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In the Fed’s Bizzaro World, Whose Economy is Yellen Looking At?

Source: Federal Reserve

Source: Federal Reserve

In her testimony before Congress on Wednesday, May 7, Fed Chairwoman Janet Yellen made three points that deserve further scrutiny:

  1. There is continued slack in the labor market;
  2. There is worrisome weakness in housing;
  3. Investors are “reaching for yield,” especially in the High Yield markets.

As a result of the first two points, a continued ultra easy monetary policy is a slam dunk for the foreseeable future.  As far as the third point is concerned, one has to wonder if the Fed chief thinks that the “reaching for yield” is caused by something other than the ZIRP (zero interest rate policy) of the Fed’s past five years.

Labor Market Slack

The Chairwoman is clearly concerned with the falling labor force participation rate.  It is apparent that she believes that the majority of the fall in the participation rate is cyclical and can be reversed by monetary policy.  In a recent missive to subscribers (May 6), David Rosenberg (Gluskin-Sheff) analyzed demographic trends and concluded that “about two-thirds of the decline in the overall participation rate is less due to cyclical factors like discouragement and more the result of well-dictated structural factors – accordingly, the declines in the unemployment rate that we have seen are largely the result of underlying improvements in labour market conditions.”  Monetary policy can’t combat structural issues that result from demographic factors.  In addition, there are over 4 million jobs in the U.S. that continue to go unfilled because of skill mismatches.  Monetary policy can hardly reverse that.

Housing

There are 3 reasons that housing trends have flattened out:

  1. Average home prices are up 13% in a year, and up much more over the past 2 or 3 years.  This makes homes less affordable;
  2. Interest rates have risen more than 100 basis points over the past year; this makes homes less affordable;
  3. The so-called housing recovery was fueled by investor demand, as first-time home buyers have continued to be less than 30% of the market.  Now that prices have risen significantly and mortgage rates are up, that demand has dried up.

New housing accounts for less than 5% of GDP.  So, it seems overkill to use the blunt instruments of monetary policy, which impact 100% of the economy, to impact this 5%.  The original objective of the ultra easy monetary policies of the past 5 years and of all of the QE programs of the Fed was to raise the prices of assets (like housing and equities) to impart a wealth-effect to consumers.  Well – mission accomplished – all those prices are up.  Consumers are more comfortable; the economy is strengthening.  So, what possibly could be the objective now?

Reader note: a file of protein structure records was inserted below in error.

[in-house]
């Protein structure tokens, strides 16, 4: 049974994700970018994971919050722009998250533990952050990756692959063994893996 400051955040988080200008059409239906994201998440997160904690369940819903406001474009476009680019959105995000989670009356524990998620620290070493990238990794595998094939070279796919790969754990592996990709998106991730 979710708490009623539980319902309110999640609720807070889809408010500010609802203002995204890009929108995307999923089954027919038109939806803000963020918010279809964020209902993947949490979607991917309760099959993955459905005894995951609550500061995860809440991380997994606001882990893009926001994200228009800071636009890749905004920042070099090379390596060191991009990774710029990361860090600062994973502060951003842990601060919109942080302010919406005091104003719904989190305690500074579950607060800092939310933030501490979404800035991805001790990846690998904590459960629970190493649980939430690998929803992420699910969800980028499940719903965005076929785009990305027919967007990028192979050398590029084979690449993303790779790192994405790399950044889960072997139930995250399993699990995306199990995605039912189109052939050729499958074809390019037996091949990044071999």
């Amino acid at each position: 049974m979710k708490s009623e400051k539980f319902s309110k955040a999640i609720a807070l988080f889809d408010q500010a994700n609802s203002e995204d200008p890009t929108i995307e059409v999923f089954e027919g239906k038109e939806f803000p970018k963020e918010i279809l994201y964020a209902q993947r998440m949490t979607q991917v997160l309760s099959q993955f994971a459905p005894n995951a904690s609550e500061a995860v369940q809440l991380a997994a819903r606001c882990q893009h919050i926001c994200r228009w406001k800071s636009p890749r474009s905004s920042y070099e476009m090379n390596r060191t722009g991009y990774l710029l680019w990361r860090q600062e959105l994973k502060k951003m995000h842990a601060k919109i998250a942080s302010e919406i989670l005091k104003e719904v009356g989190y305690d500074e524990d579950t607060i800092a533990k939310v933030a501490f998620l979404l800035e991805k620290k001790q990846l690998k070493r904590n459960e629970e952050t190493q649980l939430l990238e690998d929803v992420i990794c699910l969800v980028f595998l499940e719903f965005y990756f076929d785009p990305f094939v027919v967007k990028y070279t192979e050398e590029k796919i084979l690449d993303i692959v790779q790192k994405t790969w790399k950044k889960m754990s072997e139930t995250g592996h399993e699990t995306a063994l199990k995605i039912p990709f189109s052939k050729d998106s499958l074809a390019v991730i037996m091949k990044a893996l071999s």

Reaching for Yield

The “reaching for yield” in the High Yield market remark by Chair Yellen is the first recognition of the bubble that has formed there.  What she seems to ignore is the fact that this very bubble has been caused by 5 years of the Fed’s policy of ZIRP, and that this very bubble is encouraged by her own statements that ZIRP will continue for a “considerable period” after the end of QE3.  I take little comfort from the fact that she sees this bubble, because she acts like the Fed had nothing to do with it and she doesn’t seem predisposed to change policy to deflate it.  As with all bubbles, this one, too, will burst, whether it be from a future Fed policy change, or the simple recognition that the returns generated are not worth the risks being taken.

Robert Barone, Ph.D.

Robert Barone (Ph.D., Economics, Georgetown University) is a Principal of Universal Value Advisors (UVA), Reno, NV, a Registered Investment Advisor.  Dr. Barone is a former Director of the Federal Home Loan Bank of San Francisco, and is currently a Director of AAA Northern California, Nevada, Utah Auto Club, and the associated AAA Insurance Company where he chairs the Investment Committee.  Robert is available to discuss client investment needs. Call him at (775) 284-7778.

Statistics and other information have been compiled from various sources. Universal Value Advisors believes the facts and information to be accurate and credible but makes no guarantee to the complete accuracy of this information. A more detailed description of the company, its management and practices is contained in its “Firm Brochure” (Form ADV, Part 2A) which may be obtained by contacting UVA at: 9222 Prototype Dr., Reno, NV  89521.  Ph: (775) 284-7778.

 

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